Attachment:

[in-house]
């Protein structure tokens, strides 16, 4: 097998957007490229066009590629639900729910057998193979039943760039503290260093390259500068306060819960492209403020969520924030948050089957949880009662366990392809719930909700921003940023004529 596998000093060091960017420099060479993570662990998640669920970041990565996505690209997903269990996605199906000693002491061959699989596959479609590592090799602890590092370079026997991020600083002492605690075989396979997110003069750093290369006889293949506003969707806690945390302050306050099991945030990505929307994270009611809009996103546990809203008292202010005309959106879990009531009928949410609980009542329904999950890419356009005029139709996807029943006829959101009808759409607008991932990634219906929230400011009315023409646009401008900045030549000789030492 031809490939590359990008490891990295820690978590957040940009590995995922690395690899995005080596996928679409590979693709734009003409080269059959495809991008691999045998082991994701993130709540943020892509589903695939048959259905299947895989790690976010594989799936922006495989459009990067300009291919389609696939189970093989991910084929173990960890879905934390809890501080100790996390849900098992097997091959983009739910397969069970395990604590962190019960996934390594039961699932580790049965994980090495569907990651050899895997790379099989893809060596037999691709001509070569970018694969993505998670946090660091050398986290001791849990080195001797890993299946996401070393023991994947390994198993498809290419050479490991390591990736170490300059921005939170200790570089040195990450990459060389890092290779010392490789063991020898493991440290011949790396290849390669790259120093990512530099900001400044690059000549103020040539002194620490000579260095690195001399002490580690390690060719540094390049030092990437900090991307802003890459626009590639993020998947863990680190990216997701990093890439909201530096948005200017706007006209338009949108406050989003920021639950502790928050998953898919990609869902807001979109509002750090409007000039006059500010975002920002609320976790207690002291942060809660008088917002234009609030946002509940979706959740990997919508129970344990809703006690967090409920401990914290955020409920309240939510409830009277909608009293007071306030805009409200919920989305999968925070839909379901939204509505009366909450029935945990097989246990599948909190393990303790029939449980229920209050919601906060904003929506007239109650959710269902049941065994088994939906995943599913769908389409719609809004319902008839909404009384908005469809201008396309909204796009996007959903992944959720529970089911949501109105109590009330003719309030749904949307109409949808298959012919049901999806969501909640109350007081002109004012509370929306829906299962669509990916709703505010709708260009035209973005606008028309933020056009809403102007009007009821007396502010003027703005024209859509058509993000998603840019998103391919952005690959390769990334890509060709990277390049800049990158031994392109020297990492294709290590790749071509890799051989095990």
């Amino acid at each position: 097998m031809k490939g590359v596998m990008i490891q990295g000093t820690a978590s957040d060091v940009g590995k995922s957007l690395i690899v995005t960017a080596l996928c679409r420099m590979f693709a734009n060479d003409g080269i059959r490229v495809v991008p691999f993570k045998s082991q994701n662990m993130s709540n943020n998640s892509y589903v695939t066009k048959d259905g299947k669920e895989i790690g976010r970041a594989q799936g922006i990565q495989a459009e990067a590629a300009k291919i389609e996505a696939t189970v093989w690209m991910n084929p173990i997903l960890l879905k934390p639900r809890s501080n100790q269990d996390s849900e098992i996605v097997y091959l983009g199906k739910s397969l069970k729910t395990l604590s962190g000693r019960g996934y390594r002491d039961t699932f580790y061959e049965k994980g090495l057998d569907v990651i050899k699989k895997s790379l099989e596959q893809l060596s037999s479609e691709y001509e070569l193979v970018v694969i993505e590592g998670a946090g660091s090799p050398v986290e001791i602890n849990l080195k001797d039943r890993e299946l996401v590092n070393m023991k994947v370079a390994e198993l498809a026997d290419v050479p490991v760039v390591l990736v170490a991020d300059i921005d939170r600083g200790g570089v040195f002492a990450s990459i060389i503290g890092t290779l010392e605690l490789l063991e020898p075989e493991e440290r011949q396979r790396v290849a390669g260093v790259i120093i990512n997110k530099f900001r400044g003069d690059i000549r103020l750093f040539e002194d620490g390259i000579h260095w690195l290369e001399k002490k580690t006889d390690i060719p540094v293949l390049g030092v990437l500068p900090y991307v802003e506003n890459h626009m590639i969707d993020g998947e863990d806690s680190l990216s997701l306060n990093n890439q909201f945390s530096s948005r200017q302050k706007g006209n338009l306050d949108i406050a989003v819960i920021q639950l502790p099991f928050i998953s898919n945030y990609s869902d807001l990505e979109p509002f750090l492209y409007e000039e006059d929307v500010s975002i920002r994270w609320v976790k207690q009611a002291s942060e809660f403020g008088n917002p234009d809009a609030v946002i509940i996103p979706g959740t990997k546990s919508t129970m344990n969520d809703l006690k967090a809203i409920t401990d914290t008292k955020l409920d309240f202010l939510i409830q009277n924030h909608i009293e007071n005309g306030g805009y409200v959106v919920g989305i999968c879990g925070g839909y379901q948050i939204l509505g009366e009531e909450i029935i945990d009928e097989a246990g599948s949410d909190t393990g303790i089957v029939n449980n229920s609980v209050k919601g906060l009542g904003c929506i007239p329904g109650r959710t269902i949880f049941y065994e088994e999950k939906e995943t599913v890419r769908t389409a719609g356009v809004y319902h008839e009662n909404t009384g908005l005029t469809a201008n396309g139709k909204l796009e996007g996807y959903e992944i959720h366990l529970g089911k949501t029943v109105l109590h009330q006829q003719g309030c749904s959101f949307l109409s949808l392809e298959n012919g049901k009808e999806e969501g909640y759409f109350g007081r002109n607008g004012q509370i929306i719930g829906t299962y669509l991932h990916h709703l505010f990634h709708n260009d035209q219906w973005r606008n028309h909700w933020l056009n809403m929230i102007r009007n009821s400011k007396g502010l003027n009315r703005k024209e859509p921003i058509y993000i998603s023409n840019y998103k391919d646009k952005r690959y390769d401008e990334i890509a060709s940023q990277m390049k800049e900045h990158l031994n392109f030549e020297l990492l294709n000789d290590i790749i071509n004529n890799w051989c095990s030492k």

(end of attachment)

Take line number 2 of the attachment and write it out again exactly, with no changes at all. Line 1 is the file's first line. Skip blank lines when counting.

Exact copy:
């Protein structure tokens, strides 16, 4: 097998957007490229066009590629639900729910057998193979039943760039503290260093390259500068306060819960492209403020969520924030948050089957949880009662366990392809719930909700921003940023004529 596998000093060091960017420099060479993570662990998640669920970041990565996505690209997903269990996605199906000693002491061959699989596959479609590592090799602890590092370079026997991020600083002492605690075989396979997110003069750093290369006889293949506003969707806690945390302050306050099991945030990505929307994270009611809009996103546990809203008292202010005309959106879990009531009928949410609980009542329904999950890419356009005029139709996807029943006829959101009808759409607008991932990634219906929230400011009315023409646009401008900045030549000789030492 031809490939590359990008490891990295820690978590957040940009590995995922690395690899995005080596996928679409590979693709734009003409080269059959495809991008691999045998082991994701993130709540943020892509589903695939048959259905299947895989790690976010594989799936922006495989459009990067300009291919389609696939189970093989991910084929173990960890879905934390809890501080100790996390849900098992097997091959983009739910397969069970395990604590962190019960996934390594039961699932580790049965994980090495569907990651050899895997790379099989893809060596037999691709001509070569970018694969993505998670946090660091050398986290001791849990080195001797890993299946996401070393023991994947390994198993498809290419050479490991390591990736170490300059921005939170200790570089040195990450990459060389890092290779010392490789063991020898493991440290011949790396290849390669790259120093990512530099900001400044690059000549103020040539002194620490000579260095690195001399002490580690390690060719540094390049030092990437900090991307802003890459626009590639993020998947863990680190990216997701990093890439909201530096948005200017706007006209338009949108406050989003920021639950502790928050998953898919990609869902807001979109509002750090409007000039006059500010975002920002609320976790207690002291942060809660008088917002234009609030946002509940979706959740990997919508129970344990809703006690967090409920401990914290955020409920309240939510409830009277909608009293007071306030805009409200919920989305999968925070839909379901939204509505009366909450029935945990097989246990599948909190393990303790029939449980229920209050919601906060904003929506007239109650959710269902049941065994088994939906995943599913769908389409719609809004319902008839909404009384908005469809201008396309909204796009996007959903992944959720529970089911949501109105109590009330003719309030749904949307109409949808298959012919049901999806969501909640109350007081002109004012509370929306829906299962669509990916709703505010709708260009035209973005606008028309933020056009809403102007009007009821007396502010003027703005024209859509058509993000998603840019998103391919952005690959390769990334890509060709990277390049800049990158031994392109020297990492294709290590790749071509890799051989095990």